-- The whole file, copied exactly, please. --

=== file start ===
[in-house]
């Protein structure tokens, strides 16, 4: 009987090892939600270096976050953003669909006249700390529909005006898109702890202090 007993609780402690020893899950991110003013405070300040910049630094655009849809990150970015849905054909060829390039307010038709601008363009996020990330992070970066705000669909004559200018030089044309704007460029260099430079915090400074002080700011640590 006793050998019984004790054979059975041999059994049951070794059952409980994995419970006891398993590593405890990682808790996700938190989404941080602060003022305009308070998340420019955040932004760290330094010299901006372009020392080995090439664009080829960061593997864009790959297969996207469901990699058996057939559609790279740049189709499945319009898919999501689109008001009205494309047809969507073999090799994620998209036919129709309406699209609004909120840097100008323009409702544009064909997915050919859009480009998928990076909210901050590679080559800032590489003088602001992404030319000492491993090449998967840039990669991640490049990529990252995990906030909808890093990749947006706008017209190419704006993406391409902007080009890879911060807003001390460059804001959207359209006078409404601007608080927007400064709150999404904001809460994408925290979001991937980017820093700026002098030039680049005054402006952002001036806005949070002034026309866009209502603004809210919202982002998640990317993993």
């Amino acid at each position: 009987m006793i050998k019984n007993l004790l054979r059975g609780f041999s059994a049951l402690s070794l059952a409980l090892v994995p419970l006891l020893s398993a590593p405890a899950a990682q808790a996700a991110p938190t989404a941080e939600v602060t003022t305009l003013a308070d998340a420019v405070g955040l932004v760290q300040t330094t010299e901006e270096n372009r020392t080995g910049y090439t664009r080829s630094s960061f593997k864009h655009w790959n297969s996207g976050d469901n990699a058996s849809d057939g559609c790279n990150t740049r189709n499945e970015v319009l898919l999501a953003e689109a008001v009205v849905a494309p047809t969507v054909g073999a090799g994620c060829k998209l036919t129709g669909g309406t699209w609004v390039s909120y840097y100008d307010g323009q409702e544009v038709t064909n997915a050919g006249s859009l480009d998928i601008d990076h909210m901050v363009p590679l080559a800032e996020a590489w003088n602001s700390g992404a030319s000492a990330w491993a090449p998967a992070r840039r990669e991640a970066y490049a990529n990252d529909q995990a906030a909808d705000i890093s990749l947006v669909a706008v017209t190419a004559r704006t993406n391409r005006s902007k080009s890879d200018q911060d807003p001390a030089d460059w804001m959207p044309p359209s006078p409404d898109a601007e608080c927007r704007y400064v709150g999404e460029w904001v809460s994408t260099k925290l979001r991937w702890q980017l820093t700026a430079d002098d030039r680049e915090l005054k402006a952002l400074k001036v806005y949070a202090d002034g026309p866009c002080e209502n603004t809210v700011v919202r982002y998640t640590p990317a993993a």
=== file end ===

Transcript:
[in-house]
């Protein structure tokens, strides 16, 4: 009987090892939600270096976050953003669909006249700390529909005006898109702890202090 007993609780402690020893899950991110003013405070300040910049630094655009849809990150970015849905054909060829390039307010038709601008363009996020990330992070970066705000669909004559200018030089044309704007460029260099430079915090400074002080700011640590 006793050998019984004790054979059975041999059994049951070794059952409980994995419970006891398993590593405890990682808790996700938190989404941080602060003022305009308070998340420019955040932004760290330094010299901006372009020392080995090439664009080829960061593997864009790959297969996207469901990699058996057939559609790279740049189709499945319009898919999501689109008001009205494309047809969507073999090799994620998209036919129709309406699209609004909120840097100008323009409702544009064909997915050919859009480009998928990076909210901050590679080559800032590489003088602001992404030319000492491993090449998967840039990669991640490049990529990252995990906030909808890093990749947006706008017209190419704006993406391409902007080009890879911060807003001390460059804001959207359209006078409404601007608080927007400064709150999404904001809460994408925290979001991937980017820093700026002098030039680049005054402006952002001036806005949070002034026309866009209502603004809210919202982002998640990317993993």
């Amino acid at each position: 009987m006793i050998k019984n007993l004790l054979r059975g609780f041999s059994a049951l402690s070794l059952a409980l090892v994995p419970l006891l020893s398993a590593p405890a899950a990682q808790a996700a991110p938190t989404a941080e939600v602060t003022t305009l003013a308070d998340a420019v405070g955040l932004v760290q300040t330094t010299e901006e270096n372009r020392t080995g910049y090439t664009r080829s630094s960061f593997k864009h655009w790959n297969s996207g976050d469901n990699a058996s849809d057939g559609c790279n990150t740049r189709n499945e970015v319009l898919l999501a953003e689109a008001v009205v849905a494309p047809t969507v054909g073999a090799g994620c060829k998209l036919t129709g669909g309406t699209w609004v390039s909120y840097y100008d307010g323009q409702e544009v038709t064909n997915a050919g006249s859009l480009d998928i601008d990076h909210m901050v363009p590679l080559a800032e996020a590489w003088n602001s700390g992404a030319s000492a990330w491993a090449p998967a992070r840039r990669e991640a970066y490049a990529n990252d529909q995990a906030a909808d705000i890093s990749l947006v669909a706008v017209t190419a004559r704006t993406n391409r005006s902007k080009s890879d200018q911060d807003p001390a030089d460059w804001m959207p044309p359209s006078p409404d898109a601007e608080c927007r704007y400064v709150g999404e460029w904001v809460s994408t260099k925290l979001r991937w702890q980017l820093t700026a430079d002098d030039r680049e915090l005054k402006a952002l400074k001036v806005y949070a202090d002034g026309p866009c002080e209502n603004t809210v700011v919202r982002y998640t640590p990317a993993a």